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Carrie McDougall

Keywords: Neurobiology, dinoflagellate, control mechanisms

I am interested in mechanisms of control in dinoflagellate bioluminescence, specifically in Pyrocystis fusiformis.

My ongoing and future projects include:

  • Cytoskeletal transport of bioluminescent organelles and chloroplasts
    In dinoflagellates, bioluminescence is emitted from discrete point sources within the cell. These point sources of light are densifications of the cytoplasm (i.e. not true organelles) and have been given the term scintillons. In Pyrocystis fusiformis scintillons change their location from day to night. When the cell is in dayphase, the scintillons are found in the perinuclear region. In nightphase, the scintillons are distributed along the periphery of the cell. If and how these pseudo-organelles are moved around the cell is unknown. By using various drugs to depolymerize individual components of the cytoskeleton, such as the actin and the microtubules, I am trying to isolate which component is responsible for these movements. I have localized the actin cytoskeleton using a confocal microscope. Currently, I am determining the location of the scintillons with a SIT camera attached to a compound scope, using acetic acid as stimulation.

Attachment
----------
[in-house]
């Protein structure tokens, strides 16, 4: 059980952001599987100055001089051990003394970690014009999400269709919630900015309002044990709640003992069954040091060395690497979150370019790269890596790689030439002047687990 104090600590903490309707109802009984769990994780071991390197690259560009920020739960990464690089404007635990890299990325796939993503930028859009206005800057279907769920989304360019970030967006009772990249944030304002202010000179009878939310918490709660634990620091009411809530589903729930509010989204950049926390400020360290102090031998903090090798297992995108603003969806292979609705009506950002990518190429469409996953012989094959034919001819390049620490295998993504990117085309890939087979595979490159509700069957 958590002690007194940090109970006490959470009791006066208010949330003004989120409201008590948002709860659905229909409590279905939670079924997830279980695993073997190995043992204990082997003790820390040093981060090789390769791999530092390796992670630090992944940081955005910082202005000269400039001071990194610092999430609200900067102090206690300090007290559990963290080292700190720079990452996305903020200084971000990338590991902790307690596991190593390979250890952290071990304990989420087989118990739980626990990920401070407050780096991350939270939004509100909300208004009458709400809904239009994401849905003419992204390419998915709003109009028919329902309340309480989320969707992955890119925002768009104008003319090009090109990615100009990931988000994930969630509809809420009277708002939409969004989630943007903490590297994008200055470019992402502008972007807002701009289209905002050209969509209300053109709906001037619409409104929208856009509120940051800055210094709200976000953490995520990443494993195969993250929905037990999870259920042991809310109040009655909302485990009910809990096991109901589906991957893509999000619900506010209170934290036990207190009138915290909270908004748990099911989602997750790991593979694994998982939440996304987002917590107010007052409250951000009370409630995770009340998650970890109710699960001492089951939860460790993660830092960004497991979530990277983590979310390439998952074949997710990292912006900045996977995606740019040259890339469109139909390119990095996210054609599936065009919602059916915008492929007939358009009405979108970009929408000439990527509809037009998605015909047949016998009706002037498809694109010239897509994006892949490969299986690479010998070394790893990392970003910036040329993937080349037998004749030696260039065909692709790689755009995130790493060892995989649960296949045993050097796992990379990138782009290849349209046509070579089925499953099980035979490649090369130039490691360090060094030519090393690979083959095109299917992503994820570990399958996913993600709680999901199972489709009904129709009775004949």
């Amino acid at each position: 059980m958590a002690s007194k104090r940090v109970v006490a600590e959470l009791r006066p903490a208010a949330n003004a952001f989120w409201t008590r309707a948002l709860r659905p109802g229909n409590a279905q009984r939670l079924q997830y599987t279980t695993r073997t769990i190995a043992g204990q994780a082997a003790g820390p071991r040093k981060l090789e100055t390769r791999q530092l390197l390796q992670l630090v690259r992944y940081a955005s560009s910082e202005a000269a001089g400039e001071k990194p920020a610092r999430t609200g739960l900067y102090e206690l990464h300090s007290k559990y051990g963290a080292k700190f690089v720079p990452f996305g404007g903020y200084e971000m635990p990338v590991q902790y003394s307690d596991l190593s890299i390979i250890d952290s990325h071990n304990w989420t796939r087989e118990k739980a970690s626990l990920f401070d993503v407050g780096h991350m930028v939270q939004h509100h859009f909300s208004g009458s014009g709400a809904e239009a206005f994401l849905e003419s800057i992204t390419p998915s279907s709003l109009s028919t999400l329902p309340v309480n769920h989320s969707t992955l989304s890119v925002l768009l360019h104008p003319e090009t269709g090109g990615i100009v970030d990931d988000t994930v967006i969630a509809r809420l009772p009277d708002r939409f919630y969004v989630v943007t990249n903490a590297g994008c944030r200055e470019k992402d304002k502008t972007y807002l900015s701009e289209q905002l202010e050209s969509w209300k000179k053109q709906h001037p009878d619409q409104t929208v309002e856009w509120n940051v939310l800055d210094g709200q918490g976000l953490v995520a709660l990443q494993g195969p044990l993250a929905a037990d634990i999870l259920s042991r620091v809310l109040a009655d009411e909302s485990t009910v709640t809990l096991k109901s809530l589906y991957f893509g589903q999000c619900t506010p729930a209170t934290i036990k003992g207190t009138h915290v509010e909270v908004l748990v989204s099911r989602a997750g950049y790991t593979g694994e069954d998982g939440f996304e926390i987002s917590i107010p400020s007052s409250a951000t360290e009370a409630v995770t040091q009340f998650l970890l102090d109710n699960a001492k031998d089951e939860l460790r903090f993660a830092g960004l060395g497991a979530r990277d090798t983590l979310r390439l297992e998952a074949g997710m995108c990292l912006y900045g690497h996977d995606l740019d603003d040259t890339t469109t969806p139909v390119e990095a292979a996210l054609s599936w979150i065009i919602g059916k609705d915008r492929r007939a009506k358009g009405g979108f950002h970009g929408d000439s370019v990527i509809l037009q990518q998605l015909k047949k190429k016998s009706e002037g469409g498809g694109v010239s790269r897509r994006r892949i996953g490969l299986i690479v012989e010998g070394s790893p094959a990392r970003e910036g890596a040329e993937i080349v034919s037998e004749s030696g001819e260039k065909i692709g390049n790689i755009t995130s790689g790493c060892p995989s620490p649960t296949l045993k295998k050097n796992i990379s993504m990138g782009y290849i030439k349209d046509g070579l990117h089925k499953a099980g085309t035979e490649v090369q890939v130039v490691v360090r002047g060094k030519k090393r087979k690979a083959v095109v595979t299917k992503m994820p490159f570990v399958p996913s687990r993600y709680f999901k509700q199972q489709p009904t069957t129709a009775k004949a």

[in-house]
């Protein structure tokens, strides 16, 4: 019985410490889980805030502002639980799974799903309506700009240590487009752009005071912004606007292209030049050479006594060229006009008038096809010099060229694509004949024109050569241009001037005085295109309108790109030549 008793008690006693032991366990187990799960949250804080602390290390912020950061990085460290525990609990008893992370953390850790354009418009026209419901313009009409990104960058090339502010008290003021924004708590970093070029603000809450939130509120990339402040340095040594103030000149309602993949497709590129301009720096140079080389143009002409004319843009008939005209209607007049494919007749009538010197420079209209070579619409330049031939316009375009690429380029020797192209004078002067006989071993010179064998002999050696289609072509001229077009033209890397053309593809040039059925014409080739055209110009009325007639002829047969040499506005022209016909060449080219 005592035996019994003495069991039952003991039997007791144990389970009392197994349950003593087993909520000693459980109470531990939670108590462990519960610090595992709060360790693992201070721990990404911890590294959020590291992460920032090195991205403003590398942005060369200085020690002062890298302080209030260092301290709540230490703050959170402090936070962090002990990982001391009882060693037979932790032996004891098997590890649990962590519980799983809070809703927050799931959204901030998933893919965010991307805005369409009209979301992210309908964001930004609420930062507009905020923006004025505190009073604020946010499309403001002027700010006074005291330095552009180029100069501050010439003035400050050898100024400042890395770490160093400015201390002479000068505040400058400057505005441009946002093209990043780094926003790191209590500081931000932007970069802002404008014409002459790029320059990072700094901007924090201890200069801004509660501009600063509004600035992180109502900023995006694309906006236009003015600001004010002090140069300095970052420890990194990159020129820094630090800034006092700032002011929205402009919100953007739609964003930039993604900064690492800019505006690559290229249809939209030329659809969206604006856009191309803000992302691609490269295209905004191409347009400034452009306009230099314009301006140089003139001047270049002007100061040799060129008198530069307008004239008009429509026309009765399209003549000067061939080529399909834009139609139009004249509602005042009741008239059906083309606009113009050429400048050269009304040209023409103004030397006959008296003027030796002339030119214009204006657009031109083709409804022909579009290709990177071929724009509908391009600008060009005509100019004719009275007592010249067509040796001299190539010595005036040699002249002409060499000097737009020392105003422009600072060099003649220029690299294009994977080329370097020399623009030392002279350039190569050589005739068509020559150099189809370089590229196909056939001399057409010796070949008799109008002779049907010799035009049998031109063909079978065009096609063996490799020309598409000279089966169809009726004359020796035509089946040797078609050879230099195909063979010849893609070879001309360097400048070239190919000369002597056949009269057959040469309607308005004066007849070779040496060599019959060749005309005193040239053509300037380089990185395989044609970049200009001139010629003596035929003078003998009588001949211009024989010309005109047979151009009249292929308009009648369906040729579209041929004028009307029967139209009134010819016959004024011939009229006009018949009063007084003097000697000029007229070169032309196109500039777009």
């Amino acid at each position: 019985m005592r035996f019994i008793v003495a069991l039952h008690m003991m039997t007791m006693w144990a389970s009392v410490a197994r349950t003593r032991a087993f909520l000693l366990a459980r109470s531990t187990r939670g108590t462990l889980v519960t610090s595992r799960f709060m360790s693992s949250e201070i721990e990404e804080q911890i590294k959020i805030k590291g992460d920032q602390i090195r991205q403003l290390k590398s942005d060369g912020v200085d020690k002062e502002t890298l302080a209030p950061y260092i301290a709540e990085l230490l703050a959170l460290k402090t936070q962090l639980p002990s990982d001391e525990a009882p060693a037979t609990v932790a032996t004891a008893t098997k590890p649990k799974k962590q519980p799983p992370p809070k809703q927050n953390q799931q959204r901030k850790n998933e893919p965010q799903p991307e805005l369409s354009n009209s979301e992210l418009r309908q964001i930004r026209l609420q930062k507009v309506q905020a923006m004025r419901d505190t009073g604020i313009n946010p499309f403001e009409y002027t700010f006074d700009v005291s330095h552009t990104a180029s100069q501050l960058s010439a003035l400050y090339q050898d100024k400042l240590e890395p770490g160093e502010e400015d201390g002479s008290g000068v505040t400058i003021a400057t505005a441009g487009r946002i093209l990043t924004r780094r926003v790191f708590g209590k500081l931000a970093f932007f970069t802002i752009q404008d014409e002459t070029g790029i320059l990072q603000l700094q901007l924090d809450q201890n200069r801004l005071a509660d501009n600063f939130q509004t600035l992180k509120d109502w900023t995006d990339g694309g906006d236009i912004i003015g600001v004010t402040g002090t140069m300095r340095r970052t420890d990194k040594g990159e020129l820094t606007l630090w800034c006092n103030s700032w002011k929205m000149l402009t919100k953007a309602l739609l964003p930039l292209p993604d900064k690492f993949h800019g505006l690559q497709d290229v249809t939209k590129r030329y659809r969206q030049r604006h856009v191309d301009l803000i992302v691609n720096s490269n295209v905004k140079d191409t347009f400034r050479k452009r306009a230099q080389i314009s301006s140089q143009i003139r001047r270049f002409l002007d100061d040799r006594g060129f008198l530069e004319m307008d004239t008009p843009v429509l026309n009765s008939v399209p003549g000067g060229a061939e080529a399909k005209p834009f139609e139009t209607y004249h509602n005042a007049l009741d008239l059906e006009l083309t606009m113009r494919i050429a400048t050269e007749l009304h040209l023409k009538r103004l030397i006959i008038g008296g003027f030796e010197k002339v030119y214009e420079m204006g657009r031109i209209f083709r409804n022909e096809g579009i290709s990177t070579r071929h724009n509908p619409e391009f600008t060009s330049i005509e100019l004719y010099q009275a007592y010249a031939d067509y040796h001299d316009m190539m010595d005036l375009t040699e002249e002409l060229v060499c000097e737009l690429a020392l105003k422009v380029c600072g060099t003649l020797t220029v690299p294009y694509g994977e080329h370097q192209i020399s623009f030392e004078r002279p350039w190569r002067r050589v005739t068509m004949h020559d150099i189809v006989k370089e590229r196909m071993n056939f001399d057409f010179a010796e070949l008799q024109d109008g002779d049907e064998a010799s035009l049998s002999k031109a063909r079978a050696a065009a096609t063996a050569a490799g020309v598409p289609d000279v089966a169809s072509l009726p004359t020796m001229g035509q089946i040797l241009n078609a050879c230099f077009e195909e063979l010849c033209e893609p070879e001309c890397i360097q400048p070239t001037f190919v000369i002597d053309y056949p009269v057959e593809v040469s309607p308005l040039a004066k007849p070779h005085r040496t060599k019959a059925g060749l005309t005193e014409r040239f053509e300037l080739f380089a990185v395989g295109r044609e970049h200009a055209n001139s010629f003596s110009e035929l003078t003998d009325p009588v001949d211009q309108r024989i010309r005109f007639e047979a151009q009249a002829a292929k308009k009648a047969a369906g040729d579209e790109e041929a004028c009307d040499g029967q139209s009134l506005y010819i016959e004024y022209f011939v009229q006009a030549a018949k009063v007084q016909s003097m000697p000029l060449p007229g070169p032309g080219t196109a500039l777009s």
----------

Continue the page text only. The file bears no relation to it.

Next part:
• Cytoskeletal involvement in bioluminescent flash
    After depolymerizing a component of the cytoskeleton, I will determine if the cells' ability to produce a mechanically stimulated flash has been affected.

  • Calcium and pH imaging of bioluminescent flash
    The signal transduction pathway for how a mechanical signal is transduced into a bioluminescent flash is poorly understood, particularly in P. fusiformis . Part of this pathway has been shown to involve an action potential that travels along the vacuolar membrane and triggers hydrogen ions to come out of the vacuole and into the scintillon, initiating the bioluminescent reaction. However, the events that lead up to the action potential are unknown. I am looking for ion fluxes that might be linked to the bioluminescent flash using various fluorescent ion indicators. With these indicators I will be able to determine which ions, as well as where and when, are fluxing. Initially, my focus will be on calcium and pH.

Submitted: 11 Sep 97

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Carrie McDougall |
Marine Science Institute | phone: (805) 893-3639
University of California |
Santa Barbara, CA 93106 |
    E-mail .